A federal court blocked a recent move of the Bush administration to allow Medicare to only pay for the least expensive treatment available without regard to the medical issues. The administration saw instituting this limitation as a way to cut costs to the financially strapped Medicare Program.

The court decided that congress sets the Medicare payment rates and never intended to give broad discretion to government officials that would allow them to alter the rates.

The case, decided on October 16, 2008, involved a dispute over the choice of drugs to treat chronic obstructive pulmonary disease (CPOD). Judge Henry H. Kennedy ruled that the policy of paying only for “the least costly alternative” was not permitted under the Medicare Law. He wrote that the administration”s position would give the Health and Human Services Secretary enormous discretion to determine the amount paid for all services and treatments covered by Medicare without references to the rates set by congress in the legislation.

Historically, Medicare officials have attempted to structure regulations, which would allow them to consider costs in deciding whether to cover a treatment. Big pharm, health advocates and equipment manufactures have fought them claiming that these decisions should be made on clinical effectiveness, not costs.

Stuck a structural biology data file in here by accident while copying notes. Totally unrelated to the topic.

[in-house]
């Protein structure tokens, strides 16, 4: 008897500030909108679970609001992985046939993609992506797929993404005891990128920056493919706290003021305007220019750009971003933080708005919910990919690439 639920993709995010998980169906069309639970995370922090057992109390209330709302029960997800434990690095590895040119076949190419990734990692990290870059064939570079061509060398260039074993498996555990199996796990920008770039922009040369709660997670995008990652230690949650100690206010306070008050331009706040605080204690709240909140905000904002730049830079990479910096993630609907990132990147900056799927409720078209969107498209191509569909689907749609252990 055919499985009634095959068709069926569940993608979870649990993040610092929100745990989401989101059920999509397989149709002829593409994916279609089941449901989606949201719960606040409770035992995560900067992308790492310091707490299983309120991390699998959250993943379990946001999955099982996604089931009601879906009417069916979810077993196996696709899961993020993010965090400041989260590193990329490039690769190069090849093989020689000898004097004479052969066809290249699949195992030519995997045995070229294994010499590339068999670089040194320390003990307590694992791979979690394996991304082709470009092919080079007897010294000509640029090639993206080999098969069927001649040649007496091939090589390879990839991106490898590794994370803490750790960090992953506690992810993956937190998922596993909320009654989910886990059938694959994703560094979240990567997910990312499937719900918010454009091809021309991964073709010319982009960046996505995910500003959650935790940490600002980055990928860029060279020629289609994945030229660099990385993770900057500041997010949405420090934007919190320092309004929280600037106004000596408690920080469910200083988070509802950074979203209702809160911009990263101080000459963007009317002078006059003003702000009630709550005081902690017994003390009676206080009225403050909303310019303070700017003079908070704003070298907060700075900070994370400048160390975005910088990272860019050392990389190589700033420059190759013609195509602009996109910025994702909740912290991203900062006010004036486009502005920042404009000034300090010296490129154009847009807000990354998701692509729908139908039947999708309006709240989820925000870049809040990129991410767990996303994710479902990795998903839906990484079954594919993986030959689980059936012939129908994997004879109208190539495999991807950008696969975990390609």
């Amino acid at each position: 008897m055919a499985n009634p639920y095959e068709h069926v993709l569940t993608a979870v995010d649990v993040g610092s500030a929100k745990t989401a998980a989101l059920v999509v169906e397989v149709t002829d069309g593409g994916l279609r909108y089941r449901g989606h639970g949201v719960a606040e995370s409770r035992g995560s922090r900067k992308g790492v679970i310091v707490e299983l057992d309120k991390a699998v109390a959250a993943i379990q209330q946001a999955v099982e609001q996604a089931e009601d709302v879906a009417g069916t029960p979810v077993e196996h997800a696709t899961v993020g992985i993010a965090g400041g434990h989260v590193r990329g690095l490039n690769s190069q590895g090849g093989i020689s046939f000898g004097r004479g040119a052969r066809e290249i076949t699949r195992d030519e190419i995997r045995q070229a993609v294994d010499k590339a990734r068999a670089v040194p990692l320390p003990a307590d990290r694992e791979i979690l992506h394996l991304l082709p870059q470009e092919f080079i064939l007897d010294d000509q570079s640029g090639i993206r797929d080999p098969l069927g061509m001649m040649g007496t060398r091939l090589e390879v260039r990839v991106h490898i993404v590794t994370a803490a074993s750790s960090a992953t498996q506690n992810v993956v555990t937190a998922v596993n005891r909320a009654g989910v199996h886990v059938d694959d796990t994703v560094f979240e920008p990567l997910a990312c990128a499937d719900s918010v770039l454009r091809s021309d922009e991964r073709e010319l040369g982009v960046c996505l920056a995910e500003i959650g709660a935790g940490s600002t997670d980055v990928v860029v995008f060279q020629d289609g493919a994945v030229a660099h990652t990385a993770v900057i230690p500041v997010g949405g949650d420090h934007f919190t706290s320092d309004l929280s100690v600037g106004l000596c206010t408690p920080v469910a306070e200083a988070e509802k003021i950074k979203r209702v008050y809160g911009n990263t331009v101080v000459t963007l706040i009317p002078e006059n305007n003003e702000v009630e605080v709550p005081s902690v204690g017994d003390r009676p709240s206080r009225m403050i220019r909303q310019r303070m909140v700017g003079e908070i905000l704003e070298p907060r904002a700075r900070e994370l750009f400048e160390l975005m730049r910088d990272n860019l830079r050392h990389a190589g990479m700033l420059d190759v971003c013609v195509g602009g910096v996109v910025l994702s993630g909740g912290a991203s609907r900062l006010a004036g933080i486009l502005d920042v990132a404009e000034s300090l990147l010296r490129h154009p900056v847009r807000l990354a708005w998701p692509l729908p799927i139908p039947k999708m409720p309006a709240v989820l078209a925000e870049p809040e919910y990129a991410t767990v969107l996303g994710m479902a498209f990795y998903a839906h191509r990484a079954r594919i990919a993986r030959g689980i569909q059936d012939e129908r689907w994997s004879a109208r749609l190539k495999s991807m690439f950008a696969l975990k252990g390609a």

This decision has significant and positive impact on prostate cancer survivors. If the administration had been able to prevail, decisions about primary treatment (radiation vs. surgery including the types of radiation and surgical procedures) and drugs vs. orchiectomy would be made solely on the cost, not the individual medical circumstances. Many of us have come to the conclusion that the future of good medical care will become individualized, not like or current “cookie cutter” methods currently used. Additionally, low income and minority patients would lose the opportunity to receive more expensive treatments, which were deemed medically superior.

We hail this decision.

Joel T Nowak MA, MSW